Deus Sol Invictus

A Song to Mithras

(Hymn of the XXX Legion: circa 350 A.D.)

Rudyard Kipling

Mithras, God of the Morning, our trumpets waken the Wall!

‘Rome is above the Nations, but Thou art over all!’

Now as the names are answered, and the guards are marched away,

Mithras, also a soldier, give us strength for the day!

Mithras, God of the Noontide, the heather swims in the heat.

Our helmets scorch our foreheads, our sandals burn our feet.

Now in the ungirt hour—now ere we blink and drowse,

Mithras, also a soldier, keep us true to our vows!

Mithras, God of the Sunset, low on the Western main—

Thou descending immortal, immortal to rise again!

Now when the watch is ended, now when the wine is drawn,

Mithras, also a soldier, keep us pure till the dawn!

Mithras, God of the Midnight, here where the great bull dies,

Look on thy children in darkness. Oh take our sacrifice!

Many roads thou hast fashioned—all of them lead to the Light,

Mithras, also a soldier, teach us to die aright!

(Temple Of Mithras)

Happy Holidays!

Not much to say, but may the season be a blessing for you and yours!

Talk Soon,

Gwyllm

On The Menu

The Links

Celtic Blessings…

Stoat Packs

Poetry by Rudyard Kipling

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Celtic Blessings…

“May peace and plenty be the first to lift the latch on your door, and happiness be guided to your home by the candle of Christmas.”

“In the New Year, may your right hand always be stretched out in friendship and never in want.”

“The Magic of Christmas lingers on

Though childhood days have passed

Upon the common round of life

A Holy Spell is Cast”

“May the blessing of light be on you – light without and light within. May the blessed sunlight shine on you like a great peat fire, so that stranger and friend may come and warm himself at it. And may light shine out of the two eyes of you, like a candle set in the window of a house, bidding the wanderer come in out of the storm. And may the blessing of the rain be on you, may it beat upon your Spirit and wash it fair and clean, and leave there a shining pool where the blue of Heaven shines, and sometimes a star. And may the blessing of the earth be on you, soft under your feet as you pass along the roads, soft under you as you lie out on it, tired at the end of day; and may it rest easy over you when, at last, you lie out under it. May it rest so lightly over you that your soul may be out from under it quickly; up and off and on its way to God. And now may the Lord bless you, and bless you kindly.” Amen.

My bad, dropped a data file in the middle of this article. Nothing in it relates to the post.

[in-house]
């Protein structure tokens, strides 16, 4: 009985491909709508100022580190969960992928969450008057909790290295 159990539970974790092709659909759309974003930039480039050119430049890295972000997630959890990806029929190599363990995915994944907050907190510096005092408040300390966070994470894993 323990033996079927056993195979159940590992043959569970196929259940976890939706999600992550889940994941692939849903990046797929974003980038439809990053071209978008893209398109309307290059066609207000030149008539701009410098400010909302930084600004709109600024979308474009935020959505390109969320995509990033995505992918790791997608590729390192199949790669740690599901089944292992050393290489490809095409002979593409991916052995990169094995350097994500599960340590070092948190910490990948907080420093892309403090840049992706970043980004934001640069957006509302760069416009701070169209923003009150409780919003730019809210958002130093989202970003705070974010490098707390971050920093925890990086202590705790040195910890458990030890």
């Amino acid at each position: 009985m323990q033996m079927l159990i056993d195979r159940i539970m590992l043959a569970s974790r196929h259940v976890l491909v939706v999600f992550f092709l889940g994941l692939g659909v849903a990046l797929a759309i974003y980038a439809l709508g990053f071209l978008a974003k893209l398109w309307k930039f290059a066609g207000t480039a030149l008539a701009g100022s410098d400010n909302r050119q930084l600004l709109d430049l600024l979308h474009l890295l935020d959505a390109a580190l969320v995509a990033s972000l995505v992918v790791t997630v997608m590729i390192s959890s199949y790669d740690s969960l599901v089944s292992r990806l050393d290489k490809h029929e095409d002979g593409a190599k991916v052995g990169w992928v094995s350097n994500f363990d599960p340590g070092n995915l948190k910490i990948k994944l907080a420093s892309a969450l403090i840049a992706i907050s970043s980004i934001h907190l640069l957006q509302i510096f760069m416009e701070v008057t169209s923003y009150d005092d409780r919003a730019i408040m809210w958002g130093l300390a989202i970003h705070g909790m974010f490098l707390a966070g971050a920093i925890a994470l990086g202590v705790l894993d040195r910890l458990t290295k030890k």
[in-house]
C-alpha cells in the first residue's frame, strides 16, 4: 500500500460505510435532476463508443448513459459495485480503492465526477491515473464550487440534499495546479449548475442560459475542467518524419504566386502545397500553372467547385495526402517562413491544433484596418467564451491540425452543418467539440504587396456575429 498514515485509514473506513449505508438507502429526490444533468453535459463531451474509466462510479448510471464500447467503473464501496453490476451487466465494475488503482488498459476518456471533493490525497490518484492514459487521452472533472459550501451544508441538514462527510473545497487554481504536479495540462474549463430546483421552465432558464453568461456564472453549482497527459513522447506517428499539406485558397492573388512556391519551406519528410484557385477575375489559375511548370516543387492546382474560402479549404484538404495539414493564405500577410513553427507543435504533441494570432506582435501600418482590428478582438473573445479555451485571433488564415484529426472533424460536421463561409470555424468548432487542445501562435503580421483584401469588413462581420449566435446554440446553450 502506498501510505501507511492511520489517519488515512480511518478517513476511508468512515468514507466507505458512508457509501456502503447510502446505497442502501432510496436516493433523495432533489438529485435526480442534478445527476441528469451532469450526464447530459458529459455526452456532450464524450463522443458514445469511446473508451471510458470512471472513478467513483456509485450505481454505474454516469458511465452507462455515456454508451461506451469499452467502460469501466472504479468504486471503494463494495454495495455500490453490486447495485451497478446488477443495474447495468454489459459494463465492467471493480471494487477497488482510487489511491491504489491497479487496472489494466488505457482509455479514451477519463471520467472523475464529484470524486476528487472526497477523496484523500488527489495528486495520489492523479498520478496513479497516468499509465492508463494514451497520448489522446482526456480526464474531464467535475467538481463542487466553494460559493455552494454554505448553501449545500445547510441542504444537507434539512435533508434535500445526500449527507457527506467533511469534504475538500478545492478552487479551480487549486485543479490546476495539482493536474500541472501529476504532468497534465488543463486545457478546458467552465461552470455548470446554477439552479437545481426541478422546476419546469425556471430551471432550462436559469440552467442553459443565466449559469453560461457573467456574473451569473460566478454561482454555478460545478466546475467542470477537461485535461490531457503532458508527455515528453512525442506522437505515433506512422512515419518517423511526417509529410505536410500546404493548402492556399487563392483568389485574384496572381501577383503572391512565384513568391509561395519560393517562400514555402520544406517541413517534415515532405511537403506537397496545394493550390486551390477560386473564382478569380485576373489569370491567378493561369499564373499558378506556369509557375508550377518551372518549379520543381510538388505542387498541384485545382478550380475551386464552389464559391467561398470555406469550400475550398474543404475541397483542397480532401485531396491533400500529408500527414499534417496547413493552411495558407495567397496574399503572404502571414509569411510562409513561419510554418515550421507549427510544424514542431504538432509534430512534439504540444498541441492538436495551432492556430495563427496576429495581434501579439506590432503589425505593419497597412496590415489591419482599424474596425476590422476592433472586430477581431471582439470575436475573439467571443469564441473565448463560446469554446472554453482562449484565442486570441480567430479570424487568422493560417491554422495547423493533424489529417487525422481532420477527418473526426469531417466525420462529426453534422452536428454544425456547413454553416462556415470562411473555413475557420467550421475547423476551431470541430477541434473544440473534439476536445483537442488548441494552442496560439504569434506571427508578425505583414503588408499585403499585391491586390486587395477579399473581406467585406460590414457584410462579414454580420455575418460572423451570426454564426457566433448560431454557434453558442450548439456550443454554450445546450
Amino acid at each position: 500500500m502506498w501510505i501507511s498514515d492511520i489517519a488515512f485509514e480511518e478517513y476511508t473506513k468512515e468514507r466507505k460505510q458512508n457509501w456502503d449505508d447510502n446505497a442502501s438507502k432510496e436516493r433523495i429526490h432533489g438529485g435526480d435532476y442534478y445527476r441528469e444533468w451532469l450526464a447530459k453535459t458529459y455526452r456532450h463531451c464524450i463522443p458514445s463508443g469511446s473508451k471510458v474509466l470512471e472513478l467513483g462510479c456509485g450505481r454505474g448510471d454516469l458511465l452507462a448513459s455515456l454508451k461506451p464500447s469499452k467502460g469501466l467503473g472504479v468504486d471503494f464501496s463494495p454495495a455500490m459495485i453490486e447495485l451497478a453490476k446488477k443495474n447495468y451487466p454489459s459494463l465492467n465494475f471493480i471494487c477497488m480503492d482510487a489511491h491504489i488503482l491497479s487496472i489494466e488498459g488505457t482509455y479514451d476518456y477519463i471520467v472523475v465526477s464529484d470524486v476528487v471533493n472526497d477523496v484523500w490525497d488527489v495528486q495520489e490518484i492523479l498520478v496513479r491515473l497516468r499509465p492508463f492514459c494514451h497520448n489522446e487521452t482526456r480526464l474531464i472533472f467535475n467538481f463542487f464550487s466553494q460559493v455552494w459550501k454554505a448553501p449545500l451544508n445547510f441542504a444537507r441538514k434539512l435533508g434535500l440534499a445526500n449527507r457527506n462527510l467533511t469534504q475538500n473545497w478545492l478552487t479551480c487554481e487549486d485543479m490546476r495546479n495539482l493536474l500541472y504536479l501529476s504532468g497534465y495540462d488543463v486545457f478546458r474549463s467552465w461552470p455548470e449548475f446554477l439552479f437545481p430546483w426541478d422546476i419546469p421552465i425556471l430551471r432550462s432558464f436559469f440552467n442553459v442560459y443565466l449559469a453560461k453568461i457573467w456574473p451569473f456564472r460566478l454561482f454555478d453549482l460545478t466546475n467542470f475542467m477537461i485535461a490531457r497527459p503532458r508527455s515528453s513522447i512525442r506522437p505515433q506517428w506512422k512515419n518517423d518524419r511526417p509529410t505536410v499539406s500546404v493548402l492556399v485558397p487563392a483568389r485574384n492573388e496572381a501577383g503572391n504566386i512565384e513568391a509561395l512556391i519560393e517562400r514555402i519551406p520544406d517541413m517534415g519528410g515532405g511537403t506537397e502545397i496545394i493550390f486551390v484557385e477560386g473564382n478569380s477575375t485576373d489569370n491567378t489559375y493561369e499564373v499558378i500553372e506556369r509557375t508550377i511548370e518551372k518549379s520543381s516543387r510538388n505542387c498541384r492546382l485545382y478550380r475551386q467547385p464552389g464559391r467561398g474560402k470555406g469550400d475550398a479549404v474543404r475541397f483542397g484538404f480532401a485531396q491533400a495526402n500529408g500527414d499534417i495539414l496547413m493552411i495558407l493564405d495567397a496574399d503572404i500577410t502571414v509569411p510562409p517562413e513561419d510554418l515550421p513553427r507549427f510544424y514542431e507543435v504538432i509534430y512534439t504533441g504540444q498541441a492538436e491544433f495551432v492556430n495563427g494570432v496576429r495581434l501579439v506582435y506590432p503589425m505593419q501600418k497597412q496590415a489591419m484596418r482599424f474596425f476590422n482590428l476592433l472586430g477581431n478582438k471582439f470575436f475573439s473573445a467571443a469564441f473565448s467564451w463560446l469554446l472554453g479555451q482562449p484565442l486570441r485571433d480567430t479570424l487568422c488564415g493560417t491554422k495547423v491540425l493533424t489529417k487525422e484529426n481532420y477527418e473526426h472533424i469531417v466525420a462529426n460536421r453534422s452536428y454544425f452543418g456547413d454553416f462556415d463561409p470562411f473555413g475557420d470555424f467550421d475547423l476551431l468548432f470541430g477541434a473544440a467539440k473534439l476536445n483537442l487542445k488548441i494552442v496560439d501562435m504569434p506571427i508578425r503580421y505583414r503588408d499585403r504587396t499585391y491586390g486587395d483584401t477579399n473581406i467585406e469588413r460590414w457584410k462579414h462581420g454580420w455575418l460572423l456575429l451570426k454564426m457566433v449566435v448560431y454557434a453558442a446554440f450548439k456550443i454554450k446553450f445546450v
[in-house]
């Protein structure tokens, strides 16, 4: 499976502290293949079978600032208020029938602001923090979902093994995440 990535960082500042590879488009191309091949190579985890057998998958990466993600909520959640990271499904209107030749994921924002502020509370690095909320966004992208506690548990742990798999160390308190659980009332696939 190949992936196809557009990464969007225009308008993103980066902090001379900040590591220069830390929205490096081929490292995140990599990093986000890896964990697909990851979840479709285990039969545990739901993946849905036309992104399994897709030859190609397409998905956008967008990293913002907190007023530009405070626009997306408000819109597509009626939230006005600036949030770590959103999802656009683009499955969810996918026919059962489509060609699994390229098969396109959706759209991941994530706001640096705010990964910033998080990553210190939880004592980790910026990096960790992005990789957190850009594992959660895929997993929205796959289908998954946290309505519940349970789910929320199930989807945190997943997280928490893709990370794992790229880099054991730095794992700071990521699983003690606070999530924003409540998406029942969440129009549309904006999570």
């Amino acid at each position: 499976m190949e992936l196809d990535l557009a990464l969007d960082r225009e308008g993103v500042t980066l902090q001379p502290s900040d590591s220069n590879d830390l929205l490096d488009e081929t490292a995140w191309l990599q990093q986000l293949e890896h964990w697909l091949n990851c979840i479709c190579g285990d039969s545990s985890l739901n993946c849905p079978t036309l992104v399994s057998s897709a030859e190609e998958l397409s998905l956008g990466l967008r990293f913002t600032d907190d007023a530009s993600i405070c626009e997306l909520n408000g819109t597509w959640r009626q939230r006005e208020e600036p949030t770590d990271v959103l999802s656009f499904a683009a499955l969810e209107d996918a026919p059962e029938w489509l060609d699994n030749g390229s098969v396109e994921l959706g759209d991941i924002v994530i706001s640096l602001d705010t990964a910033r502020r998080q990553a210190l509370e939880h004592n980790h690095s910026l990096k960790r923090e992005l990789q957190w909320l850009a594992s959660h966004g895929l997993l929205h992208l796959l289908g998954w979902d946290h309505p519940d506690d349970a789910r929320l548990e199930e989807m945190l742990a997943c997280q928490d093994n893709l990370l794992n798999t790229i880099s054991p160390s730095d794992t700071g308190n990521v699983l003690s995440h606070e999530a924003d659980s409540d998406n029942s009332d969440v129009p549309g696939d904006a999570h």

—Scottish Blessing

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The Links:

Who Stole Jesus’s Foreskin?

Retired narcotics officer tells public how to hoodwink drugs police

Bush Admin: What You Don’t Know Can’t Hurt Us

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Stoat Packs – Merrily Harpur

The stoat is famous for its ability to ‘freeze’ a rabbit with its glare, for its slinky, hypnotic dance and for its ruthless predatory nature. However, Merrily Harpur reveals some less well-known behaviour – the triumphal capture dance, the funerary hiding of killed stoats and the swarming in huge stoat armies.

Illustrations by Sibylle Delacroix.

On a mild, sunny day in March, a man was walking down a Yorkshire lane. Partridges were calling in the stubble, there was a blue haze in the air, and all was quiet in that part of the wolds.

“Suddenly, as he walked, a pack of small animals charged down the bank into the lane and all about him. They leaped at him red-eyed, snapping little white fangs, leaping, dancing, darting, as agile as snakes on four legs. Indeed, they looked like furred snakes, with their short legs, their long, undulating bodies, their little pointed heads, their flattened ears, rat-like tails and little murderous eyes.

“The man laid about him with his stick. He knocked six or eight flying into the ditches on either side. He kicked off two or three that had fastened their fangs into his trouser leg. And those that he had knocked flying with blows that would have stunned a dog came out of the ditches and at him again. So, after a minute or two of this cut-and-thrust business, he took a good sharp run down the lane…”

The man in question was Sir Alfred Pease, “a brave man who knows more about animals than most”, and it was thus that J Wentworth Day described, in the 1930s, Sir Alfred’s encounter with a stoat pack.

Rarely encountered in the flesh, but common in country tales, stoat packs have long hunted the borderland between folklore and natural history. Thirty years after Sir Alfred’s alarming experience, a similar incident was reported by RS Hays in The Field:

“In the May of 1963, a doctor enjoying a day’s fishing on his beat of the Findhorn met a stoat on the river path. He was surprised to find that it did not seem inclined to run away. On the contrary, it had stopped in the middle of the path and seemed disposed to dispute his right of way.

“Close to the path there was the bole of an uprooted pine tree full of holes. ‘From practically every hole,’ said the doctor, ‘there was a stoat’s head peering out at me – possibly 15 or 20 in all.’ He struck at them with his gaff and they set up ‘a great chattering and squawking’, but he failed to hit any of them and succeeded only in bending his gaff. ‘As they appeared to be working themselves up to the point of attack,’ he admitted, ‘I decided to retire in haste.’”

The doctor’s disconcerting realisation that every crevice was filling with a stoat’s face was echoed by the experience of the writer and naturalist H Mortimer Batten:

“I went into a ruined house called Coltgarth, not far from Burnsall village, and on entering became aware of a hissing and chattering in the wall all round me, and on looking up saw the heads of stoats protruding from numerous crannies above, all very resentful of my presence. It would not be pleasant to be mobbed by such a gathering…”